The AFB will accelerate the launch of the Permanent Public Transit funding program from 2026 to 2024. This program will contain three major funding streams: one focused on major capital projects—like subways, light rail, and bus rapid transit. A second focused on a core, reliable, permanent funding stream for transit operating costs, state-of- good-repair, technology enhancements and bus fleet renewal, including electric bus procurement. A third focused on post-pandemic recovery and incenting cost-efficient long-term growth through a per-ride operating subsidy of $1 for each additional ride above 2019 ridership levels.

  • Public Transit: Major Projects Stream ($4.5 billion total per year, including existing $3b/year existing permanent transit fund allocations). Existing project requirements—like Indigenous consultations, accessibility standards, and community benefit agreements—will be renewed and enhanced in this next generation program. Additionally, all major capital projects funded by the major projects stream will be required to include ‘supportive policies agreements’ that align with federal land-use guidelines.7 Business cases for major capital projects would have to include plans to:
  • Integrate the project with enhanced active transportation and bus network connections to enhance first and last-mile connections to major transit station areas and facilitate ridership growth through the ‘network effect’
  • Share up to 50 per cent of total project costs between the province and municipality or regional transit authority, with no P3 involvement
  • Leverage the transit investment to create more affordable housing units through:
    • The provision of non-market housing near transit;
    • The preservation of existing affordable housing in the context of land-value uplift, with rent stabilization and anti-displacement strategies;
    • Increasing housing density near transit improvements through zoning reform within the framework of creating, walkable, transit-oriented, complete communities, including eliminating minimum parking requirements.
  • Public Transit: Per-Rider Performance Subsidy ($1.15 billion over four years). This operating subsidy to transit systems will be tied to the core funding stream as a performance-based incentive to stimulate ridership-enhancing investments in service and operating speeds to foster post-pandemic ridership recovery and incenting cost-efficient long-term growth. Through a per-ride subsidy of $1 for each additional ride above 2019 ridership levels, (pegged to inflation) this will provide a strong incentive for transit systems to adapt to post-pandemic travel patterns in a manner that attracts new riders; turbocharge service expansion to help Canada meet its climate targets; and ensure operating subsidies have an efficient pass-through to service increases rather than increased costs.

This AFB will transform the Canada Infrastructure Bank (CIB) into the new Public Climate Bank to focus on publicly owned and operated infrastructure. It will redirect the remaining funds of the CIB’s original $35 billion allocation to projects that advance climate resilience and reduce carbon emissions. The new Public Climate Bank will provide low-cost loans to municipalities, Indigenous governments, public utilities and other public bodies to scale up important, transformative infrastructure projects that are in the public interest.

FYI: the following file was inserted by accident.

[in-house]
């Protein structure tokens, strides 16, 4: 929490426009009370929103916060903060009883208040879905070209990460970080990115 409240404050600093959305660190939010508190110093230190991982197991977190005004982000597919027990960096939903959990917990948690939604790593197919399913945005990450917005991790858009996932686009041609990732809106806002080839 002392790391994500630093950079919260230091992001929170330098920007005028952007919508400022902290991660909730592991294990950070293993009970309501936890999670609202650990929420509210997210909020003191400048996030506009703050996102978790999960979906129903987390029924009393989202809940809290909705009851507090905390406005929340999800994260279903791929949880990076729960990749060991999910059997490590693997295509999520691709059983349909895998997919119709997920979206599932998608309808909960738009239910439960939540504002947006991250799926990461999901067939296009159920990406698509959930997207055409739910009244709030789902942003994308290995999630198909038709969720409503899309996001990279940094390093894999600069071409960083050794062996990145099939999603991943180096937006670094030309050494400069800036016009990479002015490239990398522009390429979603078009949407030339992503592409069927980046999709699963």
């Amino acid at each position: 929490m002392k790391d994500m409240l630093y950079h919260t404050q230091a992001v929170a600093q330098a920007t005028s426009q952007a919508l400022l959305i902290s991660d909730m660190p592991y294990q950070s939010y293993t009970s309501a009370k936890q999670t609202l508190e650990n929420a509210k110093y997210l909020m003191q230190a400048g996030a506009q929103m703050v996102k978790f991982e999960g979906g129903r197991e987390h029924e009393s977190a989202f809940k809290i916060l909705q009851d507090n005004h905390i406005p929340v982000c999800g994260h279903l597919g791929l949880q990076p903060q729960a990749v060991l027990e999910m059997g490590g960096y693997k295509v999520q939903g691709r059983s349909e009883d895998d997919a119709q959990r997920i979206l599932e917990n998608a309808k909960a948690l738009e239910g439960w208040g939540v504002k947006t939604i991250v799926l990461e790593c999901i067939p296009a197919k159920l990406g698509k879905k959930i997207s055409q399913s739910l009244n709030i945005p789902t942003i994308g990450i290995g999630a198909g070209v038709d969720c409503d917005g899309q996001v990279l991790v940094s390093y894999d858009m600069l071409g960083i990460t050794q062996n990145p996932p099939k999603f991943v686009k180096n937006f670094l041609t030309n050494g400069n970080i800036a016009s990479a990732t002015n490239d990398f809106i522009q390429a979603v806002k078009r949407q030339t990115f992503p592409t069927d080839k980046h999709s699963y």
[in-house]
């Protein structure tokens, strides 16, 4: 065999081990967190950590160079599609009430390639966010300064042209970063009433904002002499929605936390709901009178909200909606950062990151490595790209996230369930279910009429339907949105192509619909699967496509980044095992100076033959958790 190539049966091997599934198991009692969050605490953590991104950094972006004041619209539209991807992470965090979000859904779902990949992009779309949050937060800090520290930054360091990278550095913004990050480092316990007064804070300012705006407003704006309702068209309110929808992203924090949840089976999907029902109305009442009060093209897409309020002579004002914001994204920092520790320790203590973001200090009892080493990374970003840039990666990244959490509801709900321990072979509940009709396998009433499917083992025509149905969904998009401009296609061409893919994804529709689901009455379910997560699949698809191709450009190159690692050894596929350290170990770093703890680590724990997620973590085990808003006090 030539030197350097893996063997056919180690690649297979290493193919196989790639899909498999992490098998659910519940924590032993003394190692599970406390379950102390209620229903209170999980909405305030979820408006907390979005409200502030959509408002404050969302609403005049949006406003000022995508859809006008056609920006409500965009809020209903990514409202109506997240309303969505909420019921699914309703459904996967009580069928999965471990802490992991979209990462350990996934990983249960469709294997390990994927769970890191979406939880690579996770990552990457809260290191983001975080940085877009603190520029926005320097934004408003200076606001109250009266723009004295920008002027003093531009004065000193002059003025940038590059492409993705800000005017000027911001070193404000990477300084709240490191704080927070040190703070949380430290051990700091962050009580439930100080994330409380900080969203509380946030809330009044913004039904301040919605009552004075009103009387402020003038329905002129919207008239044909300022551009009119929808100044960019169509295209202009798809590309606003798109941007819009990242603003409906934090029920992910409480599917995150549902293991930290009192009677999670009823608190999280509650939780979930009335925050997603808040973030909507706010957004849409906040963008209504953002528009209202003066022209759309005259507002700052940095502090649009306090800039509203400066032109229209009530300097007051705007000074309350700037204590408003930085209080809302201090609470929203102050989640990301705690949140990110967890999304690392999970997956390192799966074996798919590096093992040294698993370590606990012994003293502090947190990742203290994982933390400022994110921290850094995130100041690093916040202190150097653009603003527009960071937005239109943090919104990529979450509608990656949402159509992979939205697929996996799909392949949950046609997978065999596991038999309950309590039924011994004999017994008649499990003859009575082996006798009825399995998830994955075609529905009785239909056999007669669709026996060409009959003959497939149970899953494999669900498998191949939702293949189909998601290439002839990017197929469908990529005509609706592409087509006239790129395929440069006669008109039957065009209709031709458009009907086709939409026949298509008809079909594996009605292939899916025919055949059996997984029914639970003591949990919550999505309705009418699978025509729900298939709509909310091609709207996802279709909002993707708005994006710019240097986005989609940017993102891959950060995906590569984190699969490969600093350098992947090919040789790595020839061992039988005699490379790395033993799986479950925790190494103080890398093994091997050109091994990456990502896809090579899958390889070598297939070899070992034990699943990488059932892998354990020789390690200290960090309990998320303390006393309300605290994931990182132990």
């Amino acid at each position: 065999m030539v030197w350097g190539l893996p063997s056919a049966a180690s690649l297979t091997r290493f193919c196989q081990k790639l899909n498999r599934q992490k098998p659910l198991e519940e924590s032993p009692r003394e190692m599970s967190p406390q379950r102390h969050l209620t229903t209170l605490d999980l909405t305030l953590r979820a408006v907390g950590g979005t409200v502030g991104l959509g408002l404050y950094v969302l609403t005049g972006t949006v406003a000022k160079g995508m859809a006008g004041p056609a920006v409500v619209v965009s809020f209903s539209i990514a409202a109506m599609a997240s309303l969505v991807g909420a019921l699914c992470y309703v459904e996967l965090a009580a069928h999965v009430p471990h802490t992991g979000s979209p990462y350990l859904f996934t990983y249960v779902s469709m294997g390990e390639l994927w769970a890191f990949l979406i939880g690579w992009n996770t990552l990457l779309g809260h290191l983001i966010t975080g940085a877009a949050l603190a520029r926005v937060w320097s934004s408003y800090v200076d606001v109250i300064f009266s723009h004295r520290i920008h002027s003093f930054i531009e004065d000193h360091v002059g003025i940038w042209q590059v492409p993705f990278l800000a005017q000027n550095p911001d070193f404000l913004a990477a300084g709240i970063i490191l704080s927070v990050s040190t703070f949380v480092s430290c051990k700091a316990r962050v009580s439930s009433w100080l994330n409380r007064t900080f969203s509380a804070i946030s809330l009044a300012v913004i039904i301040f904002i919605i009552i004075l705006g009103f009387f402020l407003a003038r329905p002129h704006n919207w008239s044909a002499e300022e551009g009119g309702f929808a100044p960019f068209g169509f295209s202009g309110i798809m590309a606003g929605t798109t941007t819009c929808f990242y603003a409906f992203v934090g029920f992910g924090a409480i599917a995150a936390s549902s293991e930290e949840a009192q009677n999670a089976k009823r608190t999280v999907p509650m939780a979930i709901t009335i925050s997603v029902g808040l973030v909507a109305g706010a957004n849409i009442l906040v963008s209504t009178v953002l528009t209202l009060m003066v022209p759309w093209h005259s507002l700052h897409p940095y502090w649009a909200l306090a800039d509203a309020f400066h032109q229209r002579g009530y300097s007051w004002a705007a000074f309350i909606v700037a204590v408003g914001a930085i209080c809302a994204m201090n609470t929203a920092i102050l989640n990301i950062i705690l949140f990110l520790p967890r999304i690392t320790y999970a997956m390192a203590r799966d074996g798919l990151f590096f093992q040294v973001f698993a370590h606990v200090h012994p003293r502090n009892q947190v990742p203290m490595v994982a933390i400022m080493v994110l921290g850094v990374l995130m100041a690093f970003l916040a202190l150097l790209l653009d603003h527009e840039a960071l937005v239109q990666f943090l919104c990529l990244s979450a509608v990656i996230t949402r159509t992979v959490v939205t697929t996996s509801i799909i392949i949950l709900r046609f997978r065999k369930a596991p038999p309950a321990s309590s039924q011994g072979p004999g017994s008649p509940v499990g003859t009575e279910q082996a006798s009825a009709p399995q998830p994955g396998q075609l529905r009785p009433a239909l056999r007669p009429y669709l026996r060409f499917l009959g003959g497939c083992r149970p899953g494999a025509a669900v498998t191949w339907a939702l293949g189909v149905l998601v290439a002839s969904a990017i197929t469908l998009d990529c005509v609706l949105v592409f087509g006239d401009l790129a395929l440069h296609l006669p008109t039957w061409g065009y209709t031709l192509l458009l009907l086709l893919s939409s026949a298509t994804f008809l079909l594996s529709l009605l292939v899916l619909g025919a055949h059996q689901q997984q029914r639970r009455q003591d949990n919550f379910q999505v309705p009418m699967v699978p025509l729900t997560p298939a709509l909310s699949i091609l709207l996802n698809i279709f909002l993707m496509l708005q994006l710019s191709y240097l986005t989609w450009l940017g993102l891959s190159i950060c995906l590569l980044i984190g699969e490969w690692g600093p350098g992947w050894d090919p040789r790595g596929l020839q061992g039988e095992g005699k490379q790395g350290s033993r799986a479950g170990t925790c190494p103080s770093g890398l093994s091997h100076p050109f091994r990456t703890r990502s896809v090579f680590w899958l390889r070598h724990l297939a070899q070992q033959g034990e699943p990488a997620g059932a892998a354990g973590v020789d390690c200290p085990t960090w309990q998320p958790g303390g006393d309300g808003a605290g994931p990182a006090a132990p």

This would include investments in low- carbon infrastructure in fossil-fuel-dependent communities to help those regions rapidly transition away from their dependence on coal, oil, and natural gas production (see Fair and Equitable Transition chapter). The Canada Growth Fund will also be folded into the Public Climate Bank and eliminate financing to false climate solutions, including carbon capture and storage (CCUS) and fossil hydrogen. Instead, it will focus on activities such as financing and loan guarantees for the buildout of zero-emission vehicle charging infrastructure (See Environment and Climate Change Chapter).

This AFB will establish a new National Community Development Agency to help provide expertise on urban issues, particularly to municipalities with few in-house resources. Coordinating with the Federation of Canadian Municipalities, other federal departments, provinces and cities this new centre of excellence will work with municipalities to help them develop strategies to advance community development, sustainable urban mobility and climate adaptation plans. Additionally their mandate will include:

  • Delivering guidance on application processes for federal programs and funding and performing outreach activities to help small and rural communities have an even footing with major cities in competitive infrastructure grant programs.
  • Developing standards for Community Benefit Agreements (CBA) to be negotiated as part of infrastructure project investments.
  • Create federal guidance on transit-oriented development best practice, and land use guidelines for eligibility under the public transit major projects stream.
  • Ensuring that federally owned assets, including land, buildings, and fleets, are leveraged to advance community development and climate adaptation goals. Cost: $15 million annually.

Topics addressed in this article